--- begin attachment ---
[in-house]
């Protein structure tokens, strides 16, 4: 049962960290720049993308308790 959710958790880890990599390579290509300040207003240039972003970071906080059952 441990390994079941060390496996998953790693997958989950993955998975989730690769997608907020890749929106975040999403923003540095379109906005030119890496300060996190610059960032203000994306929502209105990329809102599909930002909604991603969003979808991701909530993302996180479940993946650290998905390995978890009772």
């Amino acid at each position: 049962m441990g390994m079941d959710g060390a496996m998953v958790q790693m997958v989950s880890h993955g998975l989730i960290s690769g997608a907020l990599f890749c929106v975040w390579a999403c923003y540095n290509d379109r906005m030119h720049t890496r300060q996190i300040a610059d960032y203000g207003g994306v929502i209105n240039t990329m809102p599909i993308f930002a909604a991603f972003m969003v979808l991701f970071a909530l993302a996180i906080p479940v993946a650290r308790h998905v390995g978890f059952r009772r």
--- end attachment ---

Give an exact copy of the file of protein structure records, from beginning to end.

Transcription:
[in-house]
């Protein structure tokens, strides 16, 4: 049962960290720049993308308790 959710958790880890990599390579290509300040207003240039972003970071906080059952 441990390994079941060390496996998953790693997958989950993955998975989730690769997608907020890749929106975040999403923003540095379109906005030119890496300060996190610059960032203000994306929502209105990329809102599909930002909604991603969003979808991701909530993302996180479940993946650290998905390995978890009772």
């Amino acid at each position: 049962m441990g390994m079941d959710g060390a496996m998953v958790q790693m997958v989950s880890h993955g998975l989730i960290s690769g997608a907020l990599f890749c929106v975040w390579a999403c923003y540095n290509d379109r906005m030119h720049t890496r300060q996190i300040a610059d960032y203000g207003g994306v929502i209105n240039t990329m809102p599909i993308f930002a909604a991603f972003m969003v979808l991701f970071a909530l993302a996180i906080p479940v993946a650290r308790h998905v390995g978890f059952r009772r």